Back in La Paz while wandering the city in search of a dentist, I noticed that just about every other office seemed to be occupied by lawyers. Based on my unscientific survey it is clear there are many more Abagados (lawyers) than all of the various kinds of medical professionals put together. Of course, this is the capital city (even though revolutionary proponents want it moved to Sucre), comparable to Washington D.C. No doubt a survey of professionals in the U.S. capital would find similar disparities.
One cannot wander the streets of La Paz
without being surrounded by hoards of
people in their distinctive attire. They are
everywhere downtown and they are especially
politically active since the presidential election of
Evo Morales in December 2005. I have
seen them marching and demonstrating nearly
everyday in La Paz. The revolution is far
from settled in this tumultuous country.
Every parade and mass gathering full of
Bowler Hats and bulging skirts features
extraordinarily loud fireworks... at least I presume
the explosions are fireworks! In this
country of perennial revolutions one never
Fred L Bellomy
PS: Apparently the enthusiasm with which I described my adventures on the salt flats of Uyuni last time touched several generally silent readers. Most of my literary efforts produce a complimentary comment or two from especially devoted friends who are inclined to see some good in almost anything I do; something that motivates me to continue sharing my work, by the way. However, the flurry of exuberant responses this time came as a surprise:
"I found this postcard to be your best so far. Your writing and the funny way you speak of your experiences had me laughing several times."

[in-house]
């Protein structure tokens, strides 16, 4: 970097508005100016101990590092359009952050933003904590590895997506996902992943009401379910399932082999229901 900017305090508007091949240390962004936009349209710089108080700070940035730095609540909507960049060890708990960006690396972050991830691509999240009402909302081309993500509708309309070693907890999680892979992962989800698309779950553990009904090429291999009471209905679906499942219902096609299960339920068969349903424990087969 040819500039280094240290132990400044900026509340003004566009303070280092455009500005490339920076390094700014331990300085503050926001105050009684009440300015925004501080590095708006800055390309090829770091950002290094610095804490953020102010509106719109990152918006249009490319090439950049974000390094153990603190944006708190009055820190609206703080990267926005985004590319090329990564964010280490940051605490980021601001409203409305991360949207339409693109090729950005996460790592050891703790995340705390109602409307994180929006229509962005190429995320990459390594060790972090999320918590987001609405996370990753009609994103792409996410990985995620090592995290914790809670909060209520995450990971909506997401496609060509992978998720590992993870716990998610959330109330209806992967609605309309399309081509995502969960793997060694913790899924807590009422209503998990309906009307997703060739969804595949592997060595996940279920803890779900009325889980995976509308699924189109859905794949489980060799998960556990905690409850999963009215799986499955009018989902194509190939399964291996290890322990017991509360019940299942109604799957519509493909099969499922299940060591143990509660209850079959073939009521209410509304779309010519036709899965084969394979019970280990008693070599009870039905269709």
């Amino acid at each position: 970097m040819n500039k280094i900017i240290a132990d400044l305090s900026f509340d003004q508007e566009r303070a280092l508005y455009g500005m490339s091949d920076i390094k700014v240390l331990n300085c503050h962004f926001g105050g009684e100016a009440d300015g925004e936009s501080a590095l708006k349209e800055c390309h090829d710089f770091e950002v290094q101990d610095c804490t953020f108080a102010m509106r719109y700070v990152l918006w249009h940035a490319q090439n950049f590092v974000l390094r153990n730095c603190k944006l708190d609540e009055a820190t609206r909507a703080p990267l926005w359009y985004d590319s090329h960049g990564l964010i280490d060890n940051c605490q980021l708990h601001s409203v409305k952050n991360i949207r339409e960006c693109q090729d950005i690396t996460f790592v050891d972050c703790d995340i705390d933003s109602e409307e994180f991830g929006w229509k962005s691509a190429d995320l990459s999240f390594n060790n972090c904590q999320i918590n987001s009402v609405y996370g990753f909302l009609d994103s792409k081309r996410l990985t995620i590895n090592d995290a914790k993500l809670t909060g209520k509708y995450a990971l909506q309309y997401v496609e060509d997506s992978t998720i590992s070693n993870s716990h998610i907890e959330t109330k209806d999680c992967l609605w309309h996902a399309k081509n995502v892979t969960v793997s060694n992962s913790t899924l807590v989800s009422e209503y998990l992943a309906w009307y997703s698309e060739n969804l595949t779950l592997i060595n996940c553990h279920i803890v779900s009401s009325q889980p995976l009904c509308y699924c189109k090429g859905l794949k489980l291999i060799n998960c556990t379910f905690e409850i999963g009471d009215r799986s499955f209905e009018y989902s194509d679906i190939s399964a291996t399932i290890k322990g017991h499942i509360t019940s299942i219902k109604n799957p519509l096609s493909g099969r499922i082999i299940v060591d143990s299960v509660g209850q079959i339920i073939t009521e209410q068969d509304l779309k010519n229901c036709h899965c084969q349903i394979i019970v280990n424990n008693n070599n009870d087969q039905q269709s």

"Your Postcard from Uyuni was the best yet!"
"You hit a home run with that one. The Salt Palace must have been inspirational."
"We continue to read your postcards with interest, especially the part about the salt hotel."
"That sounds great!"
"Wow! Fred, that is fantastic."
"I loved the Salt Palace. Absolutely fascinating."
Now if I could only figure out what I did especially right this time I could start planning that Pulitzer Prize acceptance speech. Of course that would mean polishing the piece considerably, not a particularly appealing prospect... at least not until the wanderlust abandons my spirit... or until I have finally seen every amazing thing on this earth... or my brain rebels and demands a rest. FB
PPS: I always search the Internet for supporting materials when putting the final touches on these postcards. Two particularly interesting reference sites popped up this time: Latin America's New Leftists, National & World Religion Statistics. Worth a look. FB
PPPS: Nicholas Negroponte had a dream: one laptop for every child on the planet. The "$100" gadget is ready, but African governments have been slow to make commitments for the millions of units needed to affect economy of scale. So, he is looking for donations of a sort. For two weeks (that ended 26 November 2007) he is offering two units for $400: one to be donated to a child in a developing nation and one for donors to use anyway they wish. There are so many technological innovations incorporated into this little green box I hope to get one just to see how well Linux works on it ... and for the free included one year subscription to T-Mobile HotSpot access. As charitable contributions go, this one offers donors a lot more than a $200 tax deduction. FB
Tiwanaku Bolivia: Indigenous people distinguishable by their dress can be seen doing most of the archaeological work at the site.